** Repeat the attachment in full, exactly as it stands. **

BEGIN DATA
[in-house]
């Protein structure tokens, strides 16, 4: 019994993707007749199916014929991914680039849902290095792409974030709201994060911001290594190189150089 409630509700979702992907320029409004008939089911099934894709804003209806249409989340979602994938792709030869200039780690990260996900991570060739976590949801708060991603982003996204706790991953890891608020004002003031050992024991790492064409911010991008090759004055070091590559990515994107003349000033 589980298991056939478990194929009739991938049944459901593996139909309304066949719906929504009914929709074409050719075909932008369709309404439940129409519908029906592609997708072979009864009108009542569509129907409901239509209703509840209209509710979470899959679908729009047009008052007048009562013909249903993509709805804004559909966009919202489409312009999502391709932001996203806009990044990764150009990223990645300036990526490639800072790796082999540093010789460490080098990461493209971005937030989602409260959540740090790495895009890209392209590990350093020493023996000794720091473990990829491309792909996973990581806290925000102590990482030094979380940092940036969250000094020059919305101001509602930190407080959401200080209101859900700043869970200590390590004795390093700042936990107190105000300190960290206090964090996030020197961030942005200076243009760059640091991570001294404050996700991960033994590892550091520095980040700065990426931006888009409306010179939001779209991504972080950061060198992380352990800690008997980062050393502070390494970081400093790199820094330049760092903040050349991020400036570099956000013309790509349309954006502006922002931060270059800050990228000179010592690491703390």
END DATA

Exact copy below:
[in-house]
């Protein structure tokens, strides 16, 4: 019994993707007749199916014929991914680039849902290095792409974030709201994060911001290594190189150089 409630509700979702992907320029409004008939089911099934894709804003209806249409989340979602994938792709030869200039780690990260996900991570060739976590949801708060991603982003996204706790991953890891608020004002003031050992024991790492064409911010991008090759004055070091590559990515994107003349000033 589980298991056939478990194929009739991938049944459901593996139909309304066949719906929504009914929709074409050719075909932008369709309404439940129409519908029906592609997708072979009864009108009542569509129907409901239509209703509840209209509710979470899959679908729009047009008052007048009562013909249903993509709805804004559909966009919202489409312009999502391709932001996203806009990044990764150009990223990645300036990526490639800072790796082999540093010789460490080098990461493209971005937030989602409260959540740090790495895009890209392209590990350093020493023996000794720091473990990829491309792909996973990581806290925000102590990482030094979380940092940036969250000094020059919305101001509602930190407080959401200080209101859900700043869970200590390590004795390093700042936990107190105000300190960290206090964090996030020197961030942005200076243009760059640091991570001294404050996700991960033994590892550091520095980040700065990426931006888009409306010179939001779209991504972080950061060198992380352990800690008997980062050393502070390494970081400093790199820094330049760092903040050349991020400036570099956000013309790509349309954006502006922002931060270059800050990228000179010592690491703390």